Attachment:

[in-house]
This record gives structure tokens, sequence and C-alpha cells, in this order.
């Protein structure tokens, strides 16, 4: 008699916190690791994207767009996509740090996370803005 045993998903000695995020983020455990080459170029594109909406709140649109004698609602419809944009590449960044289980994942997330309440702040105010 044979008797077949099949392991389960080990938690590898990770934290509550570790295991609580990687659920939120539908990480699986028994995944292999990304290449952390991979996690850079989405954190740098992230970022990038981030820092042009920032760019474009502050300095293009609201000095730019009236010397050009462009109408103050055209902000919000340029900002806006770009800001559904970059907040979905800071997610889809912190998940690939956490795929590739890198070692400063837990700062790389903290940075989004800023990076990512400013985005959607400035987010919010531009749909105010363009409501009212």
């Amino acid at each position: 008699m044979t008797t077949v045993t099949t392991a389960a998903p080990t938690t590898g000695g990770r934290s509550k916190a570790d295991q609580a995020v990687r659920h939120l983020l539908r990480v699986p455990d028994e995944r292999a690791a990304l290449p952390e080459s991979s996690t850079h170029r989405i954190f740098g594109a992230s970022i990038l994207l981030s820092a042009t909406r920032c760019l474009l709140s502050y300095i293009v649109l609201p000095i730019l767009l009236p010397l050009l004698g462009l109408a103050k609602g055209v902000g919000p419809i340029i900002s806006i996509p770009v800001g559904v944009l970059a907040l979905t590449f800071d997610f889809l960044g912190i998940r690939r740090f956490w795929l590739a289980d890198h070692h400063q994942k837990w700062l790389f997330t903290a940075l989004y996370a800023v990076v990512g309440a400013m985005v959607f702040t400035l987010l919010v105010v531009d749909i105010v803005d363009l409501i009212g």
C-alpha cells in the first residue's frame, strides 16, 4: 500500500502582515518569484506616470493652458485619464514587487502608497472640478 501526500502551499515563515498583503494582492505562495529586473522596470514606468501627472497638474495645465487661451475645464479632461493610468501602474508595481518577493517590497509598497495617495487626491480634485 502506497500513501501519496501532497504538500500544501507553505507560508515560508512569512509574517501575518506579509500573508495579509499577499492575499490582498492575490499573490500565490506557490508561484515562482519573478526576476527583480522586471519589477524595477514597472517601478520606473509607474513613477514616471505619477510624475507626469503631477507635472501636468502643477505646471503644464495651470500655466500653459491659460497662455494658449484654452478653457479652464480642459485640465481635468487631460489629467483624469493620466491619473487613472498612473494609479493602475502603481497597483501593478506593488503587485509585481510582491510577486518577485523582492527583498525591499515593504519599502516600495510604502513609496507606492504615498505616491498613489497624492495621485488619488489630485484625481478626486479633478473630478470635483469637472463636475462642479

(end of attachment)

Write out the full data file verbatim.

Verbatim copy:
[in-house]
This record gives structure tokens, sequence and C-alpha cells, in this order.
């Protein structure tokens, strides 16, 4: 008699916190690791994207767009996509740090996370803005 045993998903000695995020983020455990080459170029594109909406709140649109004698609602419809944009590449960044289980994942997330309440702040105010 044979008797077949099949392991389960080990938690590898990770934290509550570790295991609580990687659920939120539908990480699986028994995944292999990304290449952390991979996690850079989405954190740098992230970022990038981030820092042009920032760019474009502050300095293009609201000095730019009236010397050009462009109408103050055209902000919000340029900002806006770009800001559904970059907040979905800071997610889809912190998940690939956490795929590739890198070692400063837990700062790389903290940075989004800023990076990512400013985005959607400035987010919010531009749909105010363009409501009212």
């Amino acid at each position: 008699m044979t008797t077949v045993t099949t392991a389960a998903p080990t938690t590898g000695g990770r934290s509550k916190a570790d295991q609580a995020v990687r659920h939120l983020l539908r990480v699986p455990d028994e995944r292999a690791a990304l290449p952390e080459s991979s996690t850079h170029r989405i954190f740098g594109a992230s970022i990038l994207l981030s820092a042009t909406r920032c760019l474009l709140s502050y300095i293009v649109l609201p000095i730019l767009l009236p010397l050009l004698g462009l109408a103050k609602g055209v902000g919000p419809i340029i900002s806006i996509p770009v800001g559904v944009l970059a907040l979905t590449f800071d997610f889809l960044g912190i998940r690939r740090f956490w795929l590739a289980d890198h070692h400063q994942k837990w700062l790389f997330t903290a940075l989004y996370a800023v990076v990512g309440a400013m985005v959607f702040t400035l987010l919010v105010v531009d749909i105010v803005d363009l409501i009212g």
C-alpha cells in the first residue's frame, strides 16, 4: 500500500502582515518569484506616470493652458485619464514587487502608497472640478 501526500502551499515563515498583503494582492505562495529586473522596470514606468501627472497638474495645465487661451475645464479632461493610468501602474508595481518577493517590497509598497495617495487626491480634485 502506497500513501501519496501532497504538500500544501507553505507560508515560508512569512509574517501575518506579509500573508495579509499577499492575499490582498492575490499573490500565490506557490508561484515562482519573478526576476527583480522586471519589477524595477514597472517601478520606473509607474513613477514616471505619477510624475507626469503631477507635472501636468502643477505646471503644464495651470500655466500653459491659460497662455494658449484654452478653457479652464480642459485640465481635468487631460489629467483624469493620466491619473487613472498612473494609479493602475502603481497597483501593478506593488503587485509585481510582491510577486518577485523582492527583498525591499515593504519599502516600495510604502513609496507606492504615498505616491498613489497624492495621485488619488489630485484625481478626486479633478473630478470635483469637472463636475462642479